How To Keep GST Rate Down: Exempt None, And Pay Everyone Rs 1,000 p.a.

by R Jagannathan - Aug 8, 2016 06:08 PM +05:30 IST
How To Keep GST Rate Down: Exempt None, And  Pay Everyone Rs 1,000 p.a.Currency
Snapshot
  • We may end up having a relatively high GST rate. One reason for this is the large number of commodities that may get exempted for real or populist reasons.

    In the long run, the best GST rate would be a low one that exempts no good, but balanced by a universal basic compensatory cash payment.

One of the reasons why we may end up having a relatively high standard goods and services tax (GST) rate – possibly around 20 percent – is the large number of commodities that get exempted for real or populist reasons. Chief Economic Advisor Arvind Subramanian pointed out the other day that 54 percent of items in the Consumer Price Index will not be covered by GST.

Even those that get covered, may be under the merit rates, which will be well below the standard rate, wherever it is fixed. A Business Standard story today (8 August) says the government is mulling bringing 200 items, including premium packaged food items like tea and coffee, out of the exemption list for GST.

This is the way to go, but an even better way would be to absolutely minimise the exemptions. And, to neutralise the regressive nature of cascading GST taxation on the poor, to compensate the latter with cash transfers at a moderate level.

In the long run, the best GST rate would be a low one that exempts no good, but balanced by a universal basic compensatory cash payment.

How would this work?

Let’s assume that almost all goods barring 10-20 (basic cereals, pulses, veggies, and essential medicines) pay the merit rate of 12 percent tax, which will anyway be below the standard rate of tax. This is where calculations about what the poor will lose out by way of higher tax will have to come into play.

If we assume a ballpark figure of, say, Rs 1,000 per person per year as GST payment on account of everyday consumption of essential items, a universal payment of this amount into all Jan Dhan accounts, authenticated by Aadhaar, would work out to around Rs 1,25,000 crore annually. Each household of five will then get Rs 5,000 as GST compensation annually, but would have to buy goods from the market by paying higher GST.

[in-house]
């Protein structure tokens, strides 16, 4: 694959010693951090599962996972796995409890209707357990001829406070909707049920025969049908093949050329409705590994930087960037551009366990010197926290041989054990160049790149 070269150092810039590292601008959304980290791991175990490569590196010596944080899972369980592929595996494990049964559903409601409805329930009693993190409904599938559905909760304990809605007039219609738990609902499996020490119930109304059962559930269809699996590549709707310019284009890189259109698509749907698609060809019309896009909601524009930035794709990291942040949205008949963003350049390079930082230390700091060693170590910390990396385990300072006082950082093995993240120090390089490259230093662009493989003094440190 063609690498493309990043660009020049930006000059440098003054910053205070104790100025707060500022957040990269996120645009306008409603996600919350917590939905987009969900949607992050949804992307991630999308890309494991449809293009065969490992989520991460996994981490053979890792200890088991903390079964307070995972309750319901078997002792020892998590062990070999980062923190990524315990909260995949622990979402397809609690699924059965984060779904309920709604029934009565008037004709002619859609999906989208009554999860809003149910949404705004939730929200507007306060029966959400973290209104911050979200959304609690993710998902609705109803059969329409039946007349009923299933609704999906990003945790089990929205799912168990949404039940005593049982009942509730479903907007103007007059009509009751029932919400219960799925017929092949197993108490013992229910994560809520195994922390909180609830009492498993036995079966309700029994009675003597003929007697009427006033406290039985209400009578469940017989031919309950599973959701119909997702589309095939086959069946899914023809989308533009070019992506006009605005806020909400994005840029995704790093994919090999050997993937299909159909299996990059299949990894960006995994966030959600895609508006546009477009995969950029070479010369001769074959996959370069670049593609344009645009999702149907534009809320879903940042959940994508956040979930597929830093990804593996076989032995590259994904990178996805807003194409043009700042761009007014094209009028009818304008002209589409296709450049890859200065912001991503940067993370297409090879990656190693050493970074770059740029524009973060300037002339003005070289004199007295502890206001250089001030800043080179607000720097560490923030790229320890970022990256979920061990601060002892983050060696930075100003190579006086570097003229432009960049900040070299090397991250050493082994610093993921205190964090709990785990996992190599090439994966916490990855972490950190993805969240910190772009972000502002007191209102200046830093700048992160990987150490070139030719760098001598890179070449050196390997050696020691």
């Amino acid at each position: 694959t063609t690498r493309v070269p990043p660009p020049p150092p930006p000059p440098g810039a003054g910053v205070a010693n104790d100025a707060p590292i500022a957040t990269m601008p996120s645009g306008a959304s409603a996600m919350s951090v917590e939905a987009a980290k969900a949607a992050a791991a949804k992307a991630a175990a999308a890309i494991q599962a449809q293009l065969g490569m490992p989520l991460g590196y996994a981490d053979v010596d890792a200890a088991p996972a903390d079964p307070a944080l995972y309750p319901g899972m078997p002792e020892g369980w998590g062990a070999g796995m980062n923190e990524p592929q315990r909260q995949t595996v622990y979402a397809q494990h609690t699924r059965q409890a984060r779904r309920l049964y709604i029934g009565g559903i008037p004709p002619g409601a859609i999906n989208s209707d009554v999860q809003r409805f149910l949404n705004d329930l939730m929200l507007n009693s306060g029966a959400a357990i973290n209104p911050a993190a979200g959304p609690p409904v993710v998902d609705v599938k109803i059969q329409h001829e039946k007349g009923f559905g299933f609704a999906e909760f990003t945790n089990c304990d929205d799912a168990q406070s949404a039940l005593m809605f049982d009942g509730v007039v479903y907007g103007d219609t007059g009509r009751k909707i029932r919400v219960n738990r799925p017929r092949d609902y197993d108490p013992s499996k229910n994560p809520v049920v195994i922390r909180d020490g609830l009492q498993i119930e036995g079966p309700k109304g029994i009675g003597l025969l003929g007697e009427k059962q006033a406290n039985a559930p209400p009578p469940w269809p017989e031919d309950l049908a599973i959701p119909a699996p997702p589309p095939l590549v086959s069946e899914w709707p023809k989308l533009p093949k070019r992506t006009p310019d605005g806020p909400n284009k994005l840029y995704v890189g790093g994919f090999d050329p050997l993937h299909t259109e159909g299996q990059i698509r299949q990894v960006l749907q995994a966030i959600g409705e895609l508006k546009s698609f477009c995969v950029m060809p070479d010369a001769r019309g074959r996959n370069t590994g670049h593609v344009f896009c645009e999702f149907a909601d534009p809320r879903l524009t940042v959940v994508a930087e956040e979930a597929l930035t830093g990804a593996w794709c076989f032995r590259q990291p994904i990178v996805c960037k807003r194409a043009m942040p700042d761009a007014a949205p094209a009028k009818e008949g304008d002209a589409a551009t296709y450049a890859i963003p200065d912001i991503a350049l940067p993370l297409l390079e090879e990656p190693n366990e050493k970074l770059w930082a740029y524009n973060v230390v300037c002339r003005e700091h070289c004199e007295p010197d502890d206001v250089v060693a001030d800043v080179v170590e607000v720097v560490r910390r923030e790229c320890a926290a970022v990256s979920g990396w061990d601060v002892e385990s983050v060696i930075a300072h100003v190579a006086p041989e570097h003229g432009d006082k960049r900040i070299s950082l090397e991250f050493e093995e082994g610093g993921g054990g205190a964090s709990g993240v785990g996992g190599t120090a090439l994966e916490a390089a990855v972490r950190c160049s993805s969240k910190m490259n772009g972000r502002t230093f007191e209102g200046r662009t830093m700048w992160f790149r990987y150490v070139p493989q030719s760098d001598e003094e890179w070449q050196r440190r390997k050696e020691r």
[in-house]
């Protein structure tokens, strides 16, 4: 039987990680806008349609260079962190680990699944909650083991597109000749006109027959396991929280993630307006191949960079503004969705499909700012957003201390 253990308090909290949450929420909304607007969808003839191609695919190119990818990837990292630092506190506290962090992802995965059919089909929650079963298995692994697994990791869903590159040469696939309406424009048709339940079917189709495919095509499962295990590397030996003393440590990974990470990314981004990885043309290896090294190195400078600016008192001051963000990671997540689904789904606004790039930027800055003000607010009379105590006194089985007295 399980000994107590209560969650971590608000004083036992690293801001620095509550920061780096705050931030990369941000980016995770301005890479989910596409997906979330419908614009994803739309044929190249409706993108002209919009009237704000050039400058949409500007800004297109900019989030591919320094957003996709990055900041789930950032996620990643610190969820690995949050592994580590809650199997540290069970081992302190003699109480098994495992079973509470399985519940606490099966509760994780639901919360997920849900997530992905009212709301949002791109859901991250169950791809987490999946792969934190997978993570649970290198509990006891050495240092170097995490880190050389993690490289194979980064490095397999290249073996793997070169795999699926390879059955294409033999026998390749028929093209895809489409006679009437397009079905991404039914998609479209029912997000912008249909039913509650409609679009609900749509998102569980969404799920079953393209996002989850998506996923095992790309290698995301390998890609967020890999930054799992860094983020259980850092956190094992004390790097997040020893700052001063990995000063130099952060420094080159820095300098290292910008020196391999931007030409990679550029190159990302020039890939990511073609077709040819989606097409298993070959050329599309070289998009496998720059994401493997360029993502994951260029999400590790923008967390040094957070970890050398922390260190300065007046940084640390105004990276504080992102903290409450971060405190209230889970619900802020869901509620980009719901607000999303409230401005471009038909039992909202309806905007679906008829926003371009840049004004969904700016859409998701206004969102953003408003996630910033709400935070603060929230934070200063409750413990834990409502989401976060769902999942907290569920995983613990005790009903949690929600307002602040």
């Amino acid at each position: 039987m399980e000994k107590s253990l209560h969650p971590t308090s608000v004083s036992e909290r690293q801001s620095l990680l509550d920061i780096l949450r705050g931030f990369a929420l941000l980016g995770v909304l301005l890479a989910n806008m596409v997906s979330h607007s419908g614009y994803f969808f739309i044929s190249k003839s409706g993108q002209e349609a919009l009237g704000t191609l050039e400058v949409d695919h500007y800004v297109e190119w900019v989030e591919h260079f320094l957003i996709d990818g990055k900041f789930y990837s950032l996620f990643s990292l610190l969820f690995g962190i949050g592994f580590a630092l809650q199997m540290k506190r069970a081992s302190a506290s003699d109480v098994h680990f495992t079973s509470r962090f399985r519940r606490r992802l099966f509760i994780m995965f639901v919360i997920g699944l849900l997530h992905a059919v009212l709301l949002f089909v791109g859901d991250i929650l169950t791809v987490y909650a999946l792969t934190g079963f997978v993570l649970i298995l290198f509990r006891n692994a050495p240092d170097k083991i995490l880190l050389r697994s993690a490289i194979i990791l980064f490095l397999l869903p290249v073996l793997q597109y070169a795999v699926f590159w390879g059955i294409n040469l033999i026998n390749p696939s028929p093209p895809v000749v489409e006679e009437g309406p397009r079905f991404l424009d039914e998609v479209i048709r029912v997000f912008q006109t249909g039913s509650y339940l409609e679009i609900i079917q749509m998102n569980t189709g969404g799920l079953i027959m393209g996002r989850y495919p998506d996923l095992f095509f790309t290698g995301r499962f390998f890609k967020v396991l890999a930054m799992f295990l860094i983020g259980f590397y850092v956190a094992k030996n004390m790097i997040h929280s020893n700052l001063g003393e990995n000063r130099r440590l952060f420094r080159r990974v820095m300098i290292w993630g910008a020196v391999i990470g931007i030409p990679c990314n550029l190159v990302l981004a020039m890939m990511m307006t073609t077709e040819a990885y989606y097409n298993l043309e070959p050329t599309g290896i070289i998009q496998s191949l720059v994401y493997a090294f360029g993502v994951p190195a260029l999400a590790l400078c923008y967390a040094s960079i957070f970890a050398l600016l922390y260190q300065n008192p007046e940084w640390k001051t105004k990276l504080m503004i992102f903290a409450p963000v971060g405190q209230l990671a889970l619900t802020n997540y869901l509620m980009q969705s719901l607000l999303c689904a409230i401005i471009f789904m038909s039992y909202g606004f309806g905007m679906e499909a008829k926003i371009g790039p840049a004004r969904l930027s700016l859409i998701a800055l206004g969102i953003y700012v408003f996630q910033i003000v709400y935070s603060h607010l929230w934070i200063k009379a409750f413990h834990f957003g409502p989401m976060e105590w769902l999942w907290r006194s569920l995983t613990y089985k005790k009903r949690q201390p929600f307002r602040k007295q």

The individual GST compensation level of Rs 1,000 per person per year is compatible with a minimum per capita spend of Rs 25 per person per day; one can assume that the extra amount needed to actually cross the poverty line (wherever one draws it) will come from regular or irregular employment of any kind. The Rangarajan committee said that a daily spend of Rs 47 per person per day in cities will keep them above the poverty line.

The right combo for a clean and efficient GST is to combine it with direct compensation to the poor. One can be sure all politicians will love putting cash in the “jholis” of the poor.

This is not to suggest that Rs 1,000 per person is the right level of compensation for the poor to neutralise the regressive nature of the tax, but whatever the figure is, this is the way to go. It should be possible to restrict the payments to rural areas, or even identified below-poverty-line cases, but it would allow the GST to be a truly imaginative tax whose standard rate can be reduced as revenues surge.

Any takers?

Jagannathan is Editorial Director, Swarajya. He tweets at @TheJaggi.
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